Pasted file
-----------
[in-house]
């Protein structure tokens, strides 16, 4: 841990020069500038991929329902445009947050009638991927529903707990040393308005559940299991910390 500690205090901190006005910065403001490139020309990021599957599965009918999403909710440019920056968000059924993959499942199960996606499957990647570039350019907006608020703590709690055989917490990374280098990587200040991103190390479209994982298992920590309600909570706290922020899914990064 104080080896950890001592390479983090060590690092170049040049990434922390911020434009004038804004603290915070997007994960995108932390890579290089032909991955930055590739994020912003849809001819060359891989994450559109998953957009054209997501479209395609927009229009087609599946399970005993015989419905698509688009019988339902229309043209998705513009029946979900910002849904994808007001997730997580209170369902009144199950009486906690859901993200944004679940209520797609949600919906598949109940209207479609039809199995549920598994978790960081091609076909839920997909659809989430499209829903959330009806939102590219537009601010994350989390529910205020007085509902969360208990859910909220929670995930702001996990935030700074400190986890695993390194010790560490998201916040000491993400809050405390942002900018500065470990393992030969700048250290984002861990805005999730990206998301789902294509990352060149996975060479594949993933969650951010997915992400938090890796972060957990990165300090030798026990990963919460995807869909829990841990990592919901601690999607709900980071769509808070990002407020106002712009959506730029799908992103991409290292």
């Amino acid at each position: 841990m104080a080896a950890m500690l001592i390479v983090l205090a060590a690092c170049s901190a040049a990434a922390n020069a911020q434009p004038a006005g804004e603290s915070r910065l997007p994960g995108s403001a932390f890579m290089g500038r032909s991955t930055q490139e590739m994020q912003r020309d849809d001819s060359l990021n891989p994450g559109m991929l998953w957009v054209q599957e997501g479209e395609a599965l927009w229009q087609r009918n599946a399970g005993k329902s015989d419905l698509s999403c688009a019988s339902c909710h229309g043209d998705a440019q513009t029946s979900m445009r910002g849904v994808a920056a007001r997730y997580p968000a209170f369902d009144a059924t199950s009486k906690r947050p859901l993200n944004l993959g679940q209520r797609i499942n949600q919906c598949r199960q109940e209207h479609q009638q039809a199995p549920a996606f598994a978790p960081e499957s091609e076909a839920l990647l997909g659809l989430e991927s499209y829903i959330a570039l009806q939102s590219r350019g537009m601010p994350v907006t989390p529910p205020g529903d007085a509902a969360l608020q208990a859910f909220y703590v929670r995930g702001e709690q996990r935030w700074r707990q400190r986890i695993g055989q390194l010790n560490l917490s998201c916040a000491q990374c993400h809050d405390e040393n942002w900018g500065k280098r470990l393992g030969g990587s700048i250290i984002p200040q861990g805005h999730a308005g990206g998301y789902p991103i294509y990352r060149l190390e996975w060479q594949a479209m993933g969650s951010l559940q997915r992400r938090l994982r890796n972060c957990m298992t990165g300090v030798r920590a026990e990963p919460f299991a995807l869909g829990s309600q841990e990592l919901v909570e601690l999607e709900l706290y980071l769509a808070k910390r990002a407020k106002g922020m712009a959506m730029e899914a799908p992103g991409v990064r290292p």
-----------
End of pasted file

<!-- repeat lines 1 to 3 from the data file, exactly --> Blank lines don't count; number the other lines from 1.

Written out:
[in-house]
């Protein structure tokens, strides 16, 4: 841990020069500038991929329902445009947050009638991927529903707990040393308005559940299991910390 500690205090901190006005910065403001490139020309990021599957599965009918999403909710440019920056968000059924993959499942199960996606499957990647570039350019907006608020703590709690055989917490990374280098990587200040991103190390479209994982298992920590309600909570706290922020899914990064 104080080896950890001592390479983090060590690092170049040049990434922390911020434009004038804004603290915070997007994960995108932390890579290089032909991955930055590739994020912003849809001819060359891989994450559109998953957009054209997501479209395609927009229009087609599946399970005993015989419905698509688009019988339902229309043209998705513009029946979900910002849904994808007001997730997580209170369902009144199950009486906690859901993200944004679940209520797609949600919906598949109940209207479609039809199995549920598994978790960081091609076909839920997909659809989430499209829903959330009806939102590219537009601010994350989390529910205020007085509902969360208990859910909220929670995930702001996990935030700074400190986890695993390194010790560490998201916040000491993400809050405390942002900018500065470990393992030969700048250290984002861990805005999730990206998301789902294509990352060149996975060479594949993933969650951010997915992400938090890796972060957990990165300090030798026990990963919460995807869909829990841990990592919901601690999607709900980071769509808070990002407020106002712009959506730029799908992103991409290292």
């Amino acid at each position: 841990m104080a080896a950890m500690l001592i390479v983090l205090a060590a690092c170049s901190a040049a990434a922390n020069a911020q434009p004038a006005g804004e603290s915070r910065l997007p994960g995108s403001a932390f890579m290089g500038r032909s991955t930055q490139e590739m994020q912003r020309d849809d001819s060359l990021n891989p994450g559109m991929l998953w957009v054209q599957e997501g479209e395609a599965l927009w229009q087609r009918n599946a399970g005993k329902s015989d419905l698509s999403c688009a019988s339902c909710h229309g043209d998705a440019q513009t029946s979900m445009r910002g849904v994808a920056a007001r997730y997580p968000a209170f369902d009144a059924t199950s009486k906690r947050p859901l993200n944004l993959g679940q209520r797609i499942n949600q919906c598949r199960q109940e209207h479609q009638q039809a199995p549920a996606f598994a978790p960081e499957s091609e076909a839920l990647l997909g659809l989430e991927s499209y829903i959330a570039l009806q939102s590219r350019g537009m601010p994350v907006t989390p529910p205020g529903d007085a509902a969360l608020q208990a859910f909220y703590v929670r995930g702001e709690q996990r935030w700074r707990q400190r986890i695993g055989q390194l010790n560490l917490s998201c916040a000491q990374c993400h809050d405390e040393n942002w900018g500065k280098r470990l393992g030969g990587s700048i250290i984002p200040q861990g805005h999730a308005g990206g998301y789902p991103i294509y990352r060149l190390e996975w060479q594949a479209m993933g969650s951010l559940q997915r992400r938090l994982r890796n972060c957990m298992t990165g300090v030798r920590a026990e990963p919460f299991a995807l869909g829990s309600q841990e990592l919901v909570e601690l999607e709900l706290y980071l769509a808070k910390r990002a407020k106002g922020m712009a959506m730029e899914a799908p992103g991409v990064r290292p």